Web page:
with the big increase in our gasoline production, our supply of gasoline in storage at the end of the week increased for the tenth time in twenty-four weeks, and for the 19th time in forty-four weeks, rising by 3,474,000 barrels to 221,616,000 barrels during the week ending September 17th, after our gasoline inventories had decreased by 1,857,000 barrels over the prior week...our gasoline supplies increased this week even though the amount of gasoline supplied to US users rose by 4,000 barrels per day to 8,896,000 barrels per day because our imports of gasoline rose by 444,000 barrels per day to 1,082,000 barrels per day while our exports of gasoline fell by 13,000 barrels per day to 621,000 barrels per day…even after this week’s inventory increase, our gasoline supplies were 2.6% lower than last September 18th's gasoline inventories of 227,499,000 barrels, and about 3% below the five year average of our gasoline supplies for this time of the year…

meanwhile, even with the increase in our distillates production, our supplies of distillate fuels decreased for the sixteenth time in twenty-four weeks and for the 20th time in 40 weeks, falling by 2,554,000 barrels to 131,897,000 barrels during the week ending September 17th, after our distillates supplies had decreased by 1,689,000 barrels during the prior week….our distillates supplies fell this week because the amount of distillates supplied to US markets, an indicator of our domestic demand, rose by 629,000 barrels per day to 4,424,000 barrels per day, while our imports of distillates rose by 20,000 barrels per day to 184,000 barrels per day and even though our exports of distillates fell by 188,000 barrels per day to a 28 week  low of 579,000 barrels per day…after sixteen inventory decreases over the past twenty-four weeks, our distillate supplies at the end of the week were 26.5% below the 175,942,000 barrels of distillates that we had in storage on September 18th, 2020, and about 14% below the five year average of distillates stocks for this time of the year…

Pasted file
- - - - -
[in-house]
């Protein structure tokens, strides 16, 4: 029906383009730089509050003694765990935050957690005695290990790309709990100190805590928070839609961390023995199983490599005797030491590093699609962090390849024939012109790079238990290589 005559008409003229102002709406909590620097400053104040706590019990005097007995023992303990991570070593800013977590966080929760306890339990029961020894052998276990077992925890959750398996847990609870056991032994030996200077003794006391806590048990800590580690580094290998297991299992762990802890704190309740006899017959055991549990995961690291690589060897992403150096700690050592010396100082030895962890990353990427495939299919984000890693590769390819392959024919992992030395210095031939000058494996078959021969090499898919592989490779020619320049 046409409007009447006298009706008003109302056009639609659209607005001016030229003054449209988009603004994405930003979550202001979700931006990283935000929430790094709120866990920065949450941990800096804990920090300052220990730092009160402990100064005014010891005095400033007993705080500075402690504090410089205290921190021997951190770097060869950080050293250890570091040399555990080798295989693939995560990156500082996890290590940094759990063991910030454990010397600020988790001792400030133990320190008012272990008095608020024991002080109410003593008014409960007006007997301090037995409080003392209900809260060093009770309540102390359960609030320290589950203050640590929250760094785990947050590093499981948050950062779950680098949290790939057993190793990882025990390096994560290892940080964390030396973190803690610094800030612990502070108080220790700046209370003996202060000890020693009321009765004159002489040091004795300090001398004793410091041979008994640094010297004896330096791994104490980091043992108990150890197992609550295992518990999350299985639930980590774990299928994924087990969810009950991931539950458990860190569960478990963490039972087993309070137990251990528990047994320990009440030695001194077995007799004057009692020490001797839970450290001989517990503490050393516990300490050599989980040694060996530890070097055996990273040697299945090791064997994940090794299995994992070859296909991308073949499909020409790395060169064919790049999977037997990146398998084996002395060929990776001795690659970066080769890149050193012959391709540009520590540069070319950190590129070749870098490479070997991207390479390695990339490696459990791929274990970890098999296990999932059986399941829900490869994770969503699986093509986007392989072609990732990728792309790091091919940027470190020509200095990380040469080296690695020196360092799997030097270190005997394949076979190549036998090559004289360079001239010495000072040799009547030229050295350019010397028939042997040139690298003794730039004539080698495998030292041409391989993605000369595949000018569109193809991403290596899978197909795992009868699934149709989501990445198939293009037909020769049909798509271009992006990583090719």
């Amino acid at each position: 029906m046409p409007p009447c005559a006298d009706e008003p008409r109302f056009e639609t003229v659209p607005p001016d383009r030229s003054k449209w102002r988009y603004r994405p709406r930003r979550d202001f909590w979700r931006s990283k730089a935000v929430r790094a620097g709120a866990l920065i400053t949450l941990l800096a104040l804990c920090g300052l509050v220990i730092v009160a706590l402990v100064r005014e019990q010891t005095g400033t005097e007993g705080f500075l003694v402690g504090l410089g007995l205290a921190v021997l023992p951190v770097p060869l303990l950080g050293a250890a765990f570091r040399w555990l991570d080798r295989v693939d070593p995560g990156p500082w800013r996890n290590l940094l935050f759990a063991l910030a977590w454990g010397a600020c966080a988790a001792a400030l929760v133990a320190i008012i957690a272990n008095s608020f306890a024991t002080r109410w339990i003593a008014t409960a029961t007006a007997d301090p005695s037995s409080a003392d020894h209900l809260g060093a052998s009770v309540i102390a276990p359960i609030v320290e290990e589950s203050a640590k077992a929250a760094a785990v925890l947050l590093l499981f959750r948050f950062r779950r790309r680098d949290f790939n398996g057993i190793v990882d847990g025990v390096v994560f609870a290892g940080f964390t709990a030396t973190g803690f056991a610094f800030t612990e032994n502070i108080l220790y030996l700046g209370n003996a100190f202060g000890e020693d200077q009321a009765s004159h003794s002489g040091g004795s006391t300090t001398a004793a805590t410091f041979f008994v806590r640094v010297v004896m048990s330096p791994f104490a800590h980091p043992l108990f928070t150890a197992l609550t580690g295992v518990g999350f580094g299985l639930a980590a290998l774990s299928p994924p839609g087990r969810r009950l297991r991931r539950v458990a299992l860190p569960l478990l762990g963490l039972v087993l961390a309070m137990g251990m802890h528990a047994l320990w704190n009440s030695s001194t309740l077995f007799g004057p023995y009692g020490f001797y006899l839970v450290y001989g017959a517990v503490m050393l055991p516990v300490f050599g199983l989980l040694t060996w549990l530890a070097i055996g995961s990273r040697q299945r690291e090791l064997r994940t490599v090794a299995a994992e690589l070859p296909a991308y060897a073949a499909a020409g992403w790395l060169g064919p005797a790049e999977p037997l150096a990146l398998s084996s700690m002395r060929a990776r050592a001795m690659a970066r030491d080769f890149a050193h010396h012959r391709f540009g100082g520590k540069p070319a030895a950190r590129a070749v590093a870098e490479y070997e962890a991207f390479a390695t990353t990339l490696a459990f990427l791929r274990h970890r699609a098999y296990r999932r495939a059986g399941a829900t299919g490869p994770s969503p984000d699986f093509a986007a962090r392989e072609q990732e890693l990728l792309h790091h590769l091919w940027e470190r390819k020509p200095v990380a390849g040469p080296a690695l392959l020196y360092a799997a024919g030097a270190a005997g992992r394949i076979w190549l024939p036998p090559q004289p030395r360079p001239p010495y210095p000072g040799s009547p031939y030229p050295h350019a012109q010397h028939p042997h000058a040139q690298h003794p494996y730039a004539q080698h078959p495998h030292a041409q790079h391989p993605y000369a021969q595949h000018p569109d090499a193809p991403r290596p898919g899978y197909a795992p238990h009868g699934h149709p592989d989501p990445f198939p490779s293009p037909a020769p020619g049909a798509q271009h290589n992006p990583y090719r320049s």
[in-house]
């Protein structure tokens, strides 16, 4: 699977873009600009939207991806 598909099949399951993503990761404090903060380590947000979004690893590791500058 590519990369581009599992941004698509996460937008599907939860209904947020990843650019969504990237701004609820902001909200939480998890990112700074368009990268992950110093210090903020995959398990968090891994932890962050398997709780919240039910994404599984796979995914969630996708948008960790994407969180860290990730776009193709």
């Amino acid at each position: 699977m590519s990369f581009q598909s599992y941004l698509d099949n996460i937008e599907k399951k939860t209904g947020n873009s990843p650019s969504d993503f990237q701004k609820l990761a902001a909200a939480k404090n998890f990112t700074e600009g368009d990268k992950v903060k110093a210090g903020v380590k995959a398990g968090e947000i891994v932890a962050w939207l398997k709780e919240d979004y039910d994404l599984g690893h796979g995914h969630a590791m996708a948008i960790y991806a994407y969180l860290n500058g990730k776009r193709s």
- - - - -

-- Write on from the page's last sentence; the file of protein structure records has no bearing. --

meanwhile, with our oil refining recovering from Ida faster than our oil production has, our commercial supplies of crude oil in storage fell for the sixteenth time in eightteen weeks and for the 36th time in the past year, decreasing by 3,481,000 barrels over the week, from 417,445,000 barrels on September 10th to a 35 month low of 413,964,000 barrels on September 17th, after our commercial crude supplies had decreased by 6,422,000 barrels the prior week…after this week’s decrease, our commercial crude oil inventories were about 8% below the most recent five-year average of crude oil supplies for this time of year, but were still about 26% above the average of our crude oil stocks after the third week of September over the 5 years at the beginning of the past decade, with the disparity between those comparisons arising because it wasn’t until early 2015 that our oil inventories first topped 400 million barrels....since our crude oil inventories had jumped to record highs during the Covid lockdowns of last spring and remained elevated for most of the year after that, our commercial crude oil  supplies as of this September 18th were 16.3% less than the 494,406,000 barrels of oil we had in commercial storage on September 19th of 2020, and are now 1.3% less than the 419,538,000 barrels of oil that we had in storage on September 20th of 2019, but still 4.5% more than the 395,989,000 barrels of oil we had in commercial storage on September 21st of 2018…